The car in which Kazem Rajavi was assassinated on 24 April 1990 near his home in Coppet, Switzerland.

The car in which Kazem Rajavi was assassinated on 24 April 1990 near his home in Coppet, Switzerland

The passports of 13 diplomat-terrorists and MOIS agents involved in the assassination of Dr. Rajavi were stamped “on mission” in one day. They returned after their mission was completed with pre-booked tickets to Tehran. The Iranian Resistance provided the full details of the operation, the perpetrators, and their commander to the Swiss judiciary. But Switzerland refused to follow up the case seriously and a Swiss judge explicitly said, “We do not want to put our hands in the snake's nest.” Switzerland was afraid that investigating the case would further provoke the regime to commit terrorism.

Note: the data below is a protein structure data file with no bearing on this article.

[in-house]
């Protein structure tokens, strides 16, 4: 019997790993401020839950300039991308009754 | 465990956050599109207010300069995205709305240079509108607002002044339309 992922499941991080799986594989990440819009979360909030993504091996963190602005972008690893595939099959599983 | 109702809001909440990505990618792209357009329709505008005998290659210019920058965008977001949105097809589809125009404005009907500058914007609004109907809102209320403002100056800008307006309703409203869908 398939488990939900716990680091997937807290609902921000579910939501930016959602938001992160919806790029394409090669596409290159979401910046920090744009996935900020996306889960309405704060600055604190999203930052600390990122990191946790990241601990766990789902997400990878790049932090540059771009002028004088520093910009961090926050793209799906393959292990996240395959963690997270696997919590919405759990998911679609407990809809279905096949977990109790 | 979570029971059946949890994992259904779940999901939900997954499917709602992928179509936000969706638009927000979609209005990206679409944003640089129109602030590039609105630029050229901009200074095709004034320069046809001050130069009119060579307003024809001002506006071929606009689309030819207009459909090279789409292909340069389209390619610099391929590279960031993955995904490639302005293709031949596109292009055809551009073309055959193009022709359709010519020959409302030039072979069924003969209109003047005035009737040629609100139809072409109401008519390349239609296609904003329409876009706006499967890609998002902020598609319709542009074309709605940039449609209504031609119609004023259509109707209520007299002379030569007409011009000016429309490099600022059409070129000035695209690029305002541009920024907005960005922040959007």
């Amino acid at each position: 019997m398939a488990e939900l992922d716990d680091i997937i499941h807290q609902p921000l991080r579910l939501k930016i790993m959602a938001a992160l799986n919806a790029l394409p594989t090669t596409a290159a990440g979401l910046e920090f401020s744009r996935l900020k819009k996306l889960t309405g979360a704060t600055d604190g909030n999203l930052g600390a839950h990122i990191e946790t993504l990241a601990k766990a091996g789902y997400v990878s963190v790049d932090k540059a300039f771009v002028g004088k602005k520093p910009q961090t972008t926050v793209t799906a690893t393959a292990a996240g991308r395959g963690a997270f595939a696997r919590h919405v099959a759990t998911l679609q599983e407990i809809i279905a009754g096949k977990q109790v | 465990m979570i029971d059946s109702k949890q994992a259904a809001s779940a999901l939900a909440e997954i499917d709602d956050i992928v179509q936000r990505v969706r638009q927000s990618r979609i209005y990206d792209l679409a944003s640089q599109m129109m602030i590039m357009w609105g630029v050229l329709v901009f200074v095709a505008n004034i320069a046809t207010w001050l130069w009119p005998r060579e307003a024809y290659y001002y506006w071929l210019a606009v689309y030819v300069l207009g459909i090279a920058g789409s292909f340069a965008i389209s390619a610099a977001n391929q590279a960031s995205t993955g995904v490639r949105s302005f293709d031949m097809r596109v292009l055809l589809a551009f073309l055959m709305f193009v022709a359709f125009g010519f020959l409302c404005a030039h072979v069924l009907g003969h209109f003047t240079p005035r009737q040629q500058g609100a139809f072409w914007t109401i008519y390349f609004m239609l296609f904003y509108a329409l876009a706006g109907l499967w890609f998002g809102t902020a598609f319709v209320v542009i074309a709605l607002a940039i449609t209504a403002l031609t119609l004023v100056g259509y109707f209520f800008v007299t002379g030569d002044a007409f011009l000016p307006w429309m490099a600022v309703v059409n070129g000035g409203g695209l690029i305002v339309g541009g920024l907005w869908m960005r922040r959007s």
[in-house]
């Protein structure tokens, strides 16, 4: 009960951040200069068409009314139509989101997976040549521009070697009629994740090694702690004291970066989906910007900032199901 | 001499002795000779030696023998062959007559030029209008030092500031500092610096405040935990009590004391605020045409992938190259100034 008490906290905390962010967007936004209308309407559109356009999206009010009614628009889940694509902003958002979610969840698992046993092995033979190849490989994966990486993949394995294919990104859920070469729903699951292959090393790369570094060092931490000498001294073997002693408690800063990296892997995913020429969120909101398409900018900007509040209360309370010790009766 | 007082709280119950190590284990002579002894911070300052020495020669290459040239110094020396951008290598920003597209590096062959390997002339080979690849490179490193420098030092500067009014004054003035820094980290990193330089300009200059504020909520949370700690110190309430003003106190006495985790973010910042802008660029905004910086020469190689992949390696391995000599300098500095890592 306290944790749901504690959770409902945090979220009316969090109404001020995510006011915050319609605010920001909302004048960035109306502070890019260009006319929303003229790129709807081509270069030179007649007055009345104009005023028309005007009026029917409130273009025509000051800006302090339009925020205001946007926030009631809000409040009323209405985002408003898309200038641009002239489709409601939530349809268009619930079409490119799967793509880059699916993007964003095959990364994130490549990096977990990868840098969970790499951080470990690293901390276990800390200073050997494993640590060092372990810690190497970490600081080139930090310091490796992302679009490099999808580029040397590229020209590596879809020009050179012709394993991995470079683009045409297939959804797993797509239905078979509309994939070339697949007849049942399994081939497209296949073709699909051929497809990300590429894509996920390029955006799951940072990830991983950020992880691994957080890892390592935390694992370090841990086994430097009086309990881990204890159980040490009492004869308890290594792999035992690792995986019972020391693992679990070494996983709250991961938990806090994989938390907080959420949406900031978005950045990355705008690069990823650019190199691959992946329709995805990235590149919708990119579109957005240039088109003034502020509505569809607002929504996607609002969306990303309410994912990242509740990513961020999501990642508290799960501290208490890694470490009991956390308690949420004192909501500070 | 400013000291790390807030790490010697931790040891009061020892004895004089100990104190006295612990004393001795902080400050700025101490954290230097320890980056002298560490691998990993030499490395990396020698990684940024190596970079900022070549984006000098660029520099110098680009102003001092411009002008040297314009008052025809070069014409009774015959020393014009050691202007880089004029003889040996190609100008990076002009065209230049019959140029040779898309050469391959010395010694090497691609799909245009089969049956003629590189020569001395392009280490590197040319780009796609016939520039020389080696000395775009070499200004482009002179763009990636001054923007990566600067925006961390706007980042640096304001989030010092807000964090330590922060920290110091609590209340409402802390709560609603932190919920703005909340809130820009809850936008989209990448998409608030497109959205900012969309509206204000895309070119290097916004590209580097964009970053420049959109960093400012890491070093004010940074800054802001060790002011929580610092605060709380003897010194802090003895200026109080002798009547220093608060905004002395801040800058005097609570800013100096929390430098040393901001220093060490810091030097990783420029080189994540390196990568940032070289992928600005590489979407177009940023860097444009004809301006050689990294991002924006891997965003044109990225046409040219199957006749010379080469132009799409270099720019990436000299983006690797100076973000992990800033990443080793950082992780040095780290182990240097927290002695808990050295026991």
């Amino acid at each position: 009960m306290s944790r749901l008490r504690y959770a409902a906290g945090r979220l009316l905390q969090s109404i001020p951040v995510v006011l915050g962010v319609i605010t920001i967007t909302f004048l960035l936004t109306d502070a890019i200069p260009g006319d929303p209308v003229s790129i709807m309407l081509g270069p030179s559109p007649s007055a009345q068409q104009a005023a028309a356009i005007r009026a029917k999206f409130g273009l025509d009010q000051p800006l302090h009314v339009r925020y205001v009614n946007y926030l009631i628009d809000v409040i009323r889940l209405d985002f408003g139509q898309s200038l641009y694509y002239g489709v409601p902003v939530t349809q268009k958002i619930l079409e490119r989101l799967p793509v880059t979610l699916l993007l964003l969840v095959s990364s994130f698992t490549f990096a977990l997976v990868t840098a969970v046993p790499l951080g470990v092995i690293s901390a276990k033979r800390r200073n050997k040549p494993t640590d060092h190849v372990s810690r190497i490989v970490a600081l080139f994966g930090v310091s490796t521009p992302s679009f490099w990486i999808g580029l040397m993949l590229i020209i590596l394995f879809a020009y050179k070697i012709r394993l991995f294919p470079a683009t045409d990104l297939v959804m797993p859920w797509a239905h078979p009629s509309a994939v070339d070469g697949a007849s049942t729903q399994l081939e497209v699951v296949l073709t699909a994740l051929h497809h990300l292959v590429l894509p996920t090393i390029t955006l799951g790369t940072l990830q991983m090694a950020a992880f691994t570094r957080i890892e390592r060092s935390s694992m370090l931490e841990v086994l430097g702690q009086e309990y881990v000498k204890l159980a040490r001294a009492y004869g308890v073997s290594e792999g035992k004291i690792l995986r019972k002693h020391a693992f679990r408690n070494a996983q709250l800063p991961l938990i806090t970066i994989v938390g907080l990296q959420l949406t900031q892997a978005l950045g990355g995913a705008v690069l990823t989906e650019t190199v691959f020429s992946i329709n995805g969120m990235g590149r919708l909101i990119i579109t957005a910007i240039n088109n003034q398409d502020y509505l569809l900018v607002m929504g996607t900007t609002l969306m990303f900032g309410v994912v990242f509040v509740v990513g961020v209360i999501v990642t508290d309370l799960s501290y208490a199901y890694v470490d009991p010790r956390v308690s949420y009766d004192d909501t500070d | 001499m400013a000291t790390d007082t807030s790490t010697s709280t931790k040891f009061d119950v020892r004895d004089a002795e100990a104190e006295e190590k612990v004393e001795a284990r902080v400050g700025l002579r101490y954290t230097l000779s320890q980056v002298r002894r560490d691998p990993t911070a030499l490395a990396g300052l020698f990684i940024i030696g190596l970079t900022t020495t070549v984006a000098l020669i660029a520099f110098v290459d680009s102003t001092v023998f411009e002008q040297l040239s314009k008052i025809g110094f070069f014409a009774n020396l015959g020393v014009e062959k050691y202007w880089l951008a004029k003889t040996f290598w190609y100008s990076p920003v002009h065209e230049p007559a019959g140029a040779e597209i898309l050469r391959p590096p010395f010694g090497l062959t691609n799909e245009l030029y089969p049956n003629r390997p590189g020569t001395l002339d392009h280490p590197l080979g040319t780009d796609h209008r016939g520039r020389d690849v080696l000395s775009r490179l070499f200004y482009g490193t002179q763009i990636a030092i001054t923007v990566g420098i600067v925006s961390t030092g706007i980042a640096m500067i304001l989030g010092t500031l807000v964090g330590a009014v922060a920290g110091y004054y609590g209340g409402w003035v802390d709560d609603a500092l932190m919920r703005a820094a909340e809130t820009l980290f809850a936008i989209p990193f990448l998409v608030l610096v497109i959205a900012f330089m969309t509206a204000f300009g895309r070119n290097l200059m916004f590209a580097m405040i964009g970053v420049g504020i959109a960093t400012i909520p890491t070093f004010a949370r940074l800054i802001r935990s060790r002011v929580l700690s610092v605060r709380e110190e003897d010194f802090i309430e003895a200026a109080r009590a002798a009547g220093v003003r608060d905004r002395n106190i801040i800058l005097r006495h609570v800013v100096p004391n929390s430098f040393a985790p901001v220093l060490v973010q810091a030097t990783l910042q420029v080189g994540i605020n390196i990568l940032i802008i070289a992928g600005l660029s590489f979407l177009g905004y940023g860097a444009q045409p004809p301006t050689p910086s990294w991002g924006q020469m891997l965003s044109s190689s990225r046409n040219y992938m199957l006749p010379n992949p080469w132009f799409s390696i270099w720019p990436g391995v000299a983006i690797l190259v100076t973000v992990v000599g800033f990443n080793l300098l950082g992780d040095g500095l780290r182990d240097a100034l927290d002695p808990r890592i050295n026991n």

In June 2020, the Prosecutor for Vaud Province in Switzerland announced the “future closure” of Dr. Rajavi’s file because of the “statute of limitation.” The Iranian Resistance objected to the decision, leading the Swiss government to retrace its steps and keep the case open.

Two years after Dr. Rajavi’s Assassination, two of his murderers were arrested in France, but the Government of Jacques Chirac extradited them to Iran as part of its policy to appease the mullahs.

An avenue in Geneva honoring Kazem Rajavi.

An avenue in Geneva honoring Kazem Rajavi.

On August 21, 2020, the U.S. State Department issued visa restrictions for the 13 terrorist diplomats and another regime official.